The stigmatization of internationally educated family medicine residents at the University of Manitoba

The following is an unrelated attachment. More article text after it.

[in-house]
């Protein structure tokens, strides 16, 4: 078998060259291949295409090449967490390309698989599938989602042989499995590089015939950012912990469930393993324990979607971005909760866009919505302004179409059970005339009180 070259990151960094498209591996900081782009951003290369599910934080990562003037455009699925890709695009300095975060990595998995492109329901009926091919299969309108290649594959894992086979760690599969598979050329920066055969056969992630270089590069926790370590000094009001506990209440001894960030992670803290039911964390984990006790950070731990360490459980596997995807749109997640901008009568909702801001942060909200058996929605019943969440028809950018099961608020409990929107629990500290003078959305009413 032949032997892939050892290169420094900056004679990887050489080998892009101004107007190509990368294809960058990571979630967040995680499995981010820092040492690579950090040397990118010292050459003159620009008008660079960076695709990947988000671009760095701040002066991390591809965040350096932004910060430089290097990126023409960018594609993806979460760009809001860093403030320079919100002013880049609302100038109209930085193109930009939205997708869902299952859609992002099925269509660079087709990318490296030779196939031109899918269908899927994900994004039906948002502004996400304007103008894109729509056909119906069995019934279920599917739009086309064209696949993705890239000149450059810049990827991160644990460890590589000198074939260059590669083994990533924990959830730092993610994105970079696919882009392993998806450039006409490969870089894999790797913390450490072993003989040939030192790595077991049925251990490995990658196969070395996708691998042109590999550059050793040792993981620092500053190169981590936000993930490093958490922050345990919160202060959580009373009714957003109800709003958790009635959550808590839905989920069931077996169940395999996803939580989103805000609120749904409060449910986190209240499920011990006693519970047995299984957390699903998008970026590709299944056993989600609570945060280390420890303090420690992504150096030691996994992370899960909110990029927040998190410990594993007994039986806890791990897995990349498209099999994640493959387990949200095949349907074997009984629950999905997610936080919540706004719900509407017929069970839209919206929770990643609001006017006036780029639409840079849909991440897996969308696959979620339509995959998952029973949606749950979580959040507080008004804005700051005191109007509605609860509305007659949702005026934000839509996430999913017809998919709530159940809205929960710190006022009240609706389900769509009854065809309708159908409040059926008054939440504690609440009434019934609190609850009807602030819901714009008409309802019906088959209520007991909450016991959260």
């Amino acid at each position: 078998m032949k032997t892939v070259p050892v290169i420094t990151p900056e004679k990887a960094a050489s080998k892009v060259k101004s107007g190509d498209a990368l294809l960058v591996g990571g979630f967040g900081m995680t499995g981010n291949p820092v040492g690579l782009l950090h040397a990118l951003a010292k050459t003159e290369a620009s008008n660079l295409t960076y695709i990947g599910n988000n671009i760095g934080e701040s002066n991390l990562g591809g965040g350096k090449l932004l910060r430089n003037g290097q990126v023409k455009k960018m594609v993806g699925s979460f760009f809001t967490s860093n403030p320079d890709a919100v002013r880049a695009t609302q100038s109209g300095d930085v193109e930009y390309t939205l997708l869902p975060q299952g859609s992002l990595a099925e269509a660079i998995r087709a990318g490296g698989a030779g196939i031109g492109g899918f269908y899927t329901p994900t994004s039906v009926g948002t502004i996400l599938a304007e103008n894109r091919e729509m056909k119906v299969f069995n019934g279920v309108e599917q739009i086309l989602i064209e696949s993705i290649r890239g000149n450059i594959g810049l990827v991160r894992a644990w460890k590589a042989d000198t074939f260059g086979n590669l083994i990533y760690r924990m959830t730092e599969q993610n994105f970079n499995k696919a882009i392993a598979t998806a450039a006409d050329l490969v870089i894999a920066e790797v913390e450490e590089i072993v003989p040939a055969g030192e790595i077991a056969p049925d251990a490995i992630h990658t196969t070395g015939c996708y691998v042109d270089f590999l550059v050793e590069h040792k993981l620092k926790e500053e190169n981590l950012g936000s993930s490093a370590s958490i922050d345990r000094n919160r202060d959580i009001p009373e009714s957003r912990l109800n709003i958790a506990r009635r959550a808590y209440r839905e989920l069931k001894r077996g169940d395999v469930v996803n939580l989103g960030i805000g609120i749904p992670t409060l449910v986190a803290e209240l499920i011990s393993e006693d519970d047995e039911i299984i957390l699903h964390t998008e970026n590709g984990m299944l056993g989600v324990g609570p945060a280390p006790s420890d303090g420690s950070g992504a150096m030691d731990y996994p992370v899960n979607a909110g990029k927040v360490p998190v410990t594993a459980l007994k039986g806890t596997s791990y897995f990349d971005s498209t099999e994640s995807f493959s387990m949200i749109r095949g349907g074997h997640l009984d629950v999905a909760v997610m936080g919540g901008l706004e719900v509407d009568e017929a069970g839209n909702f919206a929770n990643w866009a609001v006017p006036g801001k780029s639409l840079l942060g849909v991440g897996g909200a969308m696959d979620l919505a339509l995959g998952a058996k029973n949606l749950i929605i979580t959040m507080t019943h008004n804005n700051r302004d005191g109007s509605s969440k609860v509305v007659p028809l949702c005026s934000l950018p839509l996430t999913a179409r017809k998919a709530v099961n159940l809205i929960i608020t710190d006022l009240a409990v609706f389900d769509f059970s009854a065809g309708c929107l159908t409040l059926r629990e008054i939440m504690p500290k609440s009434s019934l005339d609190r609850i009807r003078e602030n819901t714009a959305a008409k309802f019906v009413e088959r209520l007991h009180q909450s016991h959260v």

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Competition for seats in Canadian medical schools has driven many Canadians to seek medical education abroad. Systematic barriers make it necessary for internationally educated physicians (IEPs) hoping to practice in Canada to complete postgraduate residencies. To do so, they must transition into new medical education systems. The transitional experiences of internationally educated physicians are not well understood. This phenomenological qualitative study reveals the perspectives of twenty recent graduates from the University of Manitoba Family Medicine residency program. Canadians Studying Abroad constituted the majority of participants. Participant interviews revealed the presence of clinical practice gaps, created by curricular differences in the timing of graduated clinical responsibility between the Canadian and international medical education systems. Participants also shared their experiences of being singled out (visibility and invisibility), rejected and mistreated. They perceived that IEP residents were assigned low status in resident hierarchies. Their experiences are conceptualized as stigmatization.